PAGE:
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Friday, November 26, 2021  

Gratitude is Great...Published 12/23/2005

I noticed that many columns printed in the Thanksgiving issue of this publication spoke of the healing and redemptive powers of gratitude.

This is fitting for the season, when our focus often turns inward toward hearth and home. Gratitude can lift the spirit and heal the mind. It can go a long way toward the old maxim, "Physician (or in our case, Nurse!), heal thyself."

Thankfully, a recognition of life’s blessings does not preclude other skillful means of engaging inner strength in the world. On that note, I want to talk about the benefits of effectively managed anger.

People often fear anger, their own as well as others. This may be because of how abusive rage can be, when not managed properly, and because people often absorb the brunt of mismanaged rage.

A famous Buddhist monk wrote an entire book on the subject of anger. Moral outrage though, when channeled mindfully, can be a powerful motivator and a great force for positive change.

In other words, Rosa Parks didn’t refuse to give up her seat on that bus for nothing. A blind practice of gratitude and "thinking positive," to the exclusion of other reactions, may have led her to discount her feelings of outrage. Her inner voice may have told her to just be grateful for the privilege of riding a bus at all!

After all, she wasn’t enslaved as her ancestors had been. Mindful of her moral outrage, though, at the wrongness of being forced to give up her seat (simply due to the color of her skin), she refused.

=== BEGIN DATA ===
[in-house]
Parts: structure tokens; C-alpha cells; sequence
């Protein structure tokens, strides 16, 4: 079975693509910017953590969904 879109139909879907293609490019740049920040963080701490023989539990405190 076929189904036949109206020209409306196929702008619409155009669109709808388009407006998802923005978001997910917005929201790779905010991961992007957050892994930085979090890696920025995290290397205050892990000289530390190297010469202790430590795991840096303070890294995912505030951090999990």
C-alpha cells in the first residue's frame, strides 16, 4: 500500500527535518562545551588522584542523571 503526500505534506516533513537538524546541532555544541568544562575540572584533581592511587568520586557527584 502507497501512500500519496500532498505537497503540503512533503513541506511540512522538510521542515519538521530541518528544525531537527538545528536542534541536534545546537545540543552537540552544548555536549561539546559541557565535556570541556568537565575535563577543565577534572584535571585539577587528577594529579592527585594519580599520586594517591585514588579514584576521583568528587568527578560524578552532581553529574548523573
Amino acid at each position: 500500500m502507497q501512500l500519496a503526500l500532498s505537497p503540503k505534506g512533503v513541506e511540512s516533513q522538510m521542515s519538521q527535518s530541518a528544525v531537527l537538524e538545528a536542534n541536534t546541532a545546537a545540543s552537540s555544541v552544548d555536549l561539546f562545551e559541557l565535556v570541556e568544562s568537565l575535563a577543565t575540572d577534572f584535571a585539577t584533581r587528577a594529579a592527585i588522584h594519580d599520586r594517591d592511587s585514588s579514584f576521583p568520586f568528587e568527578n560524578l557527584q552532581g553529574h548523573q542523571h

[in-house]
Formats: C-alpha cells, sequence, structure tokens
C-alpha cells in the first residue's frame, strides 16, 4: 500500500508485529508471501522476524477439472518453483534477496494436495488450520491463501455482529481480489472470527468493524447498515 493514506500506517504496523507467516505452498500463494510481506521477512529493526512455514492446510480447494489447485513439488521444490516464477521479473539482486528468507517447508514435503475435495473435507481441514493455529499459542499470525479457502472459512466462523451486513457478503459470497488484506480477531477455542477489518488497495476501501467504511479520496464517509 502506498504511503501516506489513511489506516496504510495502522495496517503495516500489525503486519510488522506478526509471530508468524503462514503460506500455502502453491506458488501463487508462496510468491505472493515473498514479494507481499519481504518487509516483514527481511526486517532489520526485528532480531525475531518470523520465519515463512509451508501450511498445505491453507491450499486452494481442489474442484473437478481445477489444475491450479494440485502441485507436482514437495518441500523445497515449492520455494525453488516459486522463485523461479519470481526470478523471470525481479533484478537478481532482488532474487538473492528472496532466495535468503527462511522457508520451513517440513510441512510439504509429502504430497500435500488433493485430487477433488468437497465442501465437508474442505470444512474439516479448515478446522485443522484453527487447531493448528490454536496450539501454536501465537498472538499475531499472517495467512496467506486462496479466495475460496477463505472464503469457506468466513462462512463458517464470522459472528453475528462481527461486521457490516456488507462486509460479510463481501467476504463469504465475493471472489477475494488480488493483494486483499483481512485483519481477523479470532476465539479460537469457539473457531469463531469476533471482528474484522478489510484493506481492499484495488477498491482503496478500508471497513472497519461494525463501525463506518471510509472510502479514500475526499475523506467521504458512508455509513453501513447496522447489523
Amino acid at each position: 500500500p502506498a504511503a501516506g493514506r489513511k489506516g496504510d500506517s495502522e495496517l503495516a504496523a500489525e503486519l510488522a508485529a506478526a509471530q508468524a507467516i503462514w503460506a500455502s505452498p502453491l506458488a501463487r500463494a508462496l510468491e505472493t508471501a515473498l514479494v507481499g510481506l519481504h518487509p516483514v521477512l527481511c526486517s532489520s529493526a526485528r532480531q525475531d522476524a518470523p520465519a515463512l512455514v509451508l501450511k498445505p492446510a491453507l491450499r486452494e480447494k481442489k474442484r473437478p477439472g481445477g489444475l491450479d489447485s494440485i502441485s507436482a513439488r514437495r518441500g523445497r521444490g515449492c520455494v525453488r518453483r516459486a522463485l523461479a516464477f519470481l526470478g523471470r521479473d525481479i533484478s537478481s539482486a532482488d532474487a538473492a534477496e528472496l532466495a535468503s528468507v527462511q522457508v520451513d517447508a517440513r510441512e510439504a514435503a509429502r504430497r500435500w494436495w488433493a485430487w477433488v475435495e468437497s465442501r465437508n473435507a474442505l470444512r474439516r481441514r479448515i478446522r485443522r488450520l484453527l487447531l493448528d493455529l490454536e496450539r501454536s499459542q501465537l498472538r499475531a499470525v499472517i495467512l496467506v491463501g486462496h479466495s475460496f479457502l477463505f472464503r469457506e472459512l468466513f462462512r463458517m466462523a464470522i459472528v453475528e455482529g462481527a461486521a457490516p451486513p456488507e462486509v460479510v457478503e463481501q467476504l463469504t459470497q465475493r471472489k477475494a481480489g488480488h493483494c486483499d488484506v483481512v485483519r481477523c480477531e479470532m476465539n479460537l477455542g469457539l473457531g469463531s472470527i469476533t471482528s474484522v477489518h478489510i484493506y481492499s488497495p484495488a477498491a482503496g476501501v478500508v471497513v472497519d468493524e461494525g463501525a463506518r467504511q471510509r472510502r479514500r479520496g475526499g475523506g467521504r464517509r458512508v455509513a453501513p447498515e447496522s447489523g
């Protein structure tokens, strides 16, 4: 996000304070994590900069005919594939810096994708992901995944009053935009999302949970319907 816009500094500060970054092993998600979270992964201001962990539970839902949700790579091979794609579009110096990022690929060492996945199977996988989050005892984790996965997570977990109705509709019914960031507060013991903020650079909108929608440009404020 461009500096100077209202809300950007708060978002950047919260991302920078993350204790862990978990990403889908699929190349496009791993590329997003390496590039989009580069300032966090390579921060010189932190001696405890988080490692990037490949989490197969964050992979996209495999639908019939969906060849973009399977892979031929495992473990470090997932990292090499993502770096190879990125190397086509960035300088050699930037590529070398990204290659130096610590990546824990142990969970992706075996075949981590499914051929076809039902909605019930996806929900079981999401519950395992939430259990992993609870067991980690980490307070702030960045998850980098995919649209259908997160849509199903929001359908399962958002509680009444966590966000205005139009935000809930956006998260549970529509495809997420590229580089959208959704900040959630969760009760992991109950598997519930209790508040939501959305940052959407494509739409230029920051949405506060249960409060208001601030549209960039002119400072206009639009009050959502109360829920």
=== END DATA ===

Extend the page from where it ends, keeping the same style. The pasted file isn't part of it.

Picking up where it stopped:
Her refusal that day led to her arrest, and sparked the Montgomery Bus Boycott. Her act of civil disobedience has been credited as a tipping point, which drove the larger Civil Rights movement toward victory. There are many other examples.

Just as other columnists in these pages have encouraged people to consider a practice of gratitude, I’d like to encourage readers to consider a mindful practice of righteous indignation. Not to the point that it’s paralyzing or abusive, but so it’s galvanizing enough to get you fighting for a cause.

Anger is a God-given emotion, and an incredible force when managed properly. We feel it for a reason. Maybe your ‘cause’ is to rally against drunk driving, or raise money for Alzheimer’s or Leukemia. Maybe it’s starting a support group for abuse survivors, or it could be writing a letter to an editor or to Congress.

Anger can be a powerful energy when it’s not squandered, denied or misused. Indignation can be acknowledged and channeled, with wonderful and amazing results.

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